The Expat Darien Machete

The new Darien machete from Expat Knives is named after the Darien province on the southeastern end of Panama that borders Colombia.  The area bordering Colombia is known as the Darien Gap.  The missing link in the Pan-American Highway, the Darien Gap is an approximate 66 mile stretch of wilderness where the highway could not be completed for various reasons.  

In the last blog, I promised an overview of the Darien, so here it is.   And no, I didn’t break it! When I picked it up for the first time I immediately noticed how well balanced it seemed.  Similar in size to our Junglas, the Darien features a 1075 carbon steel blade that is just over 12“ in length and immediately gives you the desire to go put it to work.  I finally got the chance after a Land Navigation class at the farm.

The guys in El Salvador really know how to make good machetes and the Darien is no exception.  First, I did some light chopping just to get a feel for the blade.  The overall thickness and grind on the blade easily chopped through Chinese Privet up to an inch thick with a single stroke.  I then wanted to see how many strikes it would take to get through a small pine tree that needed to come down.  The first bit very deeply and the second from the opposite side dropped the tree in no time.  Next, I used the Darien to chop through a thicker dead pine log which it handled without any issues.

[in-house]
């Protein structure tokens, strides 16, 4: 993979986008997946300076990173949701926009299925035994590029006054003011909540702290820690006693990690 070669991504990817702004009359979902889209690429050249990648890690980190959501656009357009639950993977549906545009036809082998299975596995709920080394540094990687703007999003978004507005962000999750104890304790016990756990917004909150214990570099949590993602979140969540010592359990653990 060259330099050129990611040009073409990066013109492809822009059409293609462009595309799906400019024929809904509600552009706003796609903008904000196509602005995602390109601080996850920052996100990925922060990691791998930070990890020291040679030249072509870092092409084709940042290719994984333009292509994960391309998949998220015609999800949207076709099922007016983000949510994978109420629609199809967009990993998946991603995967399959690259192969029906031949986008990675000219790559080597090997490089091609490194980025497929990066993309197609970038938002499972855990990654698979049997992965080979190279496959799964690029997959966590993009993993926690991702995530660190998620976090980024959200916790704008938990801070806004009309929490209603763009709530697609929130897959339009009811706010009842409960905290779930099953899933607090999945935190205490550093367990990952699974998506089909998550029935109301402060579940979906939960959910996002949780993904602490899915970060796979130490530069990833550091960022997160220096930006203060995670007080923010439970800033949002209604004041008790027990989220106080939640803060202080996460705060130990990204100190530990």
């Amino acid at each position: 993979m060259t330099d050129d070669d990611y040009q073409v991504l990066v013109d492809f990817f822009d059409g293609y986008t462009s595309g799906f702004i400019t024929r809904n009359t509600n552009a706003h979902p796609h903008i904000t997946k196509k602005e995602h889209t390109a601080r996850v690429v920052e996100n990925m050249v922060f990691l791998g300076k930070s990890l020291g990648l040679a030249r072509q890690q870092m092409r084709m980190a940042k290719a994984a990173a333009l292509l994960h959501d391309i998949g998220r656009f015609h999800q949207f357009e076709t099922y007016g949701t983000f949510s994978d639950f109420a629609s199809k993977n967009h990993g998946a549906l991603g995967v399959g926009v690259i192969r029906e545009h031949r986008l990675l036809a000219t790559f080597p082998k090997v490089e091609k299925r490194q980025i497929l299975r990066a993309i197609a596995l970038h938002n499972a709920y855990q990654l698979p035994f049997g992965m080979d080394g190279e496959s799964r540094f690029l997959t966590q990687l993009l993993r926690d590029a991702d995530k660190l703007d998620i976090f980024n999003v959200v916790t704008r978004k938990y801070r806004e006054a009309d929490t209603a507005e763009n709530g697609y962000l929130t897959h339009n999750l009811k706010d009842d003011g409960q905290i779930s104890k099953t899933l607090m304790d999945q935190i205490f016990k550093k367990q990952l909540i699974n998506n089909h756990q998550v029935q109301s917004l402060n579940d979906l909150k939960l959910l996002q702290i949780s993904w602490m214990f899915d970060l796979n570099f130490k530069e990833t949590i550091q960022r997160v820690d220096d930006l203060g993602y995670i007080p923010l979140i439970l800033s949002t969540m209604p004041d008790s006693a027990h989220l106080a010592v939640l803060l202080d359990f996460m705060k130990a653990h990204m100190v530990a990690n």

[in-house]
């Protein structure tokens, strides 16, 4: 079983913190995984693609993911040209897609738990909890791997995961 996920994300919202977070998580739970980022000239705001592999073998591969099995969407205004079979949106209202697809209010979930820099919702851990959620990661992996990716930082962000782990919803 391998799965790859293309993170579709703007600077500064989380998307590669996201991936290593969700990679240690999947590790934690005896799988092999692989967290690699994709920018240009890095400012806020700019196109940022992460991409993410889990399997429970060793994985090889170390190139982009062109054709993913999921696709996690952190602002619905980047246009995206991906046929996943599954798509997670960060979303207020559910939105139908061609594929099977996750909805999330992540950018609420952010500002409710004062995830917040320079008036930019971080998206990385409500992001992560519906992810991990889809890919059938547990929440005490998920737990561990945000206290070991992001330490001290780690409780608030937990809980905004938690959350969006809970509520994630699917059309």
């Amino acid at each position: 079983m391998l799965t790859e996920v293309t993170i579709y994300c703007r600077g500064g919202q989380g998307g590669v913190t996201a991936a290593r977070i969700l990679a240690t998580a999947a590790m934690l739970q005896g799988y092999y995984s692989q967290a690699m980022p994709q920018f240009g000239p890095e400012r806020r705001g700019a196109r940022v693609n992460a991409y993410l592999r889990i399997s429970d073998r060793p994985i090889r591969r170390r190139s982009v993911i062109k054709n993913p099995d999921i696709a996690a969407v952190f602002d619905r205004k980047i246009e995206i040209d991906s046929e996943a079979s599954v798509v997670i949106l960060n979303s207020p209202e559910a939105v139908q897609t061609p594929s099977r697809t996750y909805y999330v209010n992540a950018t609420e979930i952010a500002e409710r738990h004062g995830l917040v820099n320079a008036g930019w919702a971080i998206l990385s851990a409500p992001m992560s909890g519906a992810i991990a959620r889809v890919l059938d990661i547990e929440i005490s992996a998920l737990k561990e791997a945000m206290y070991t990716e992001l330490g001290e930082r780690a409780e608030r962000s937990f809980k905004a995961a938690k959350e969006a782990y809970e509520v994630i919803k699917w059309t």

In the past, I have batonned with various machetes.  Usually it was because it was what I had with me at the time and was a matter of convenience, either to make fire or needing material of a certain size while teaching a class. With machetes being plenty long enough and not overly hardened to the point of becoming fragile, they may flex at times but have always returned to true.  I wanted to see if the Darien would hold up to this task.  I grabbed a piece of oak at bum-camp (area at Randall’s Adventure & Training where most of the hands-on skills are taught) and went to work.  The Darien did not disappoint.

With larger blades, it’s fairly easy to make feathersticks by driving the blade into a log or stump tip down, and then pulling the wood into the edge.  The Darien came razor sharp and had no trouble slicing the shavings as thin as I wanted them.  The spine throws plenty of sparks from a ferro rod, so this is another plus.

If I have any complaints, it’s the sheath.  But being in the business, I understand that to offer a machete with a nice Kydex sheath would almost double the price.  In the Amazon you seldom see a sheath anywhere, even though machetes are a way of life.  For the folks wanting a better sheath for it there are plenty of aftermarket makers who will be making sheaths eventually.

The Darien is a great mid-sized blade that can be strapped to a pack or thrown in a vehicle.  It can handle simple camp chores or even tackle bigger tasks if required.  When paired with a smaller fixed blade or folder, you would have almost all of your bases covered.  If I was clearing a large area or bushwhacking a trail through thick vegetation, I would still prefer a full-size machete of course.  However, if you are looking for a chopper that won’t take up too much room but can still handle heavy work, I think the Darien is a great option for you.

Patrick Rollins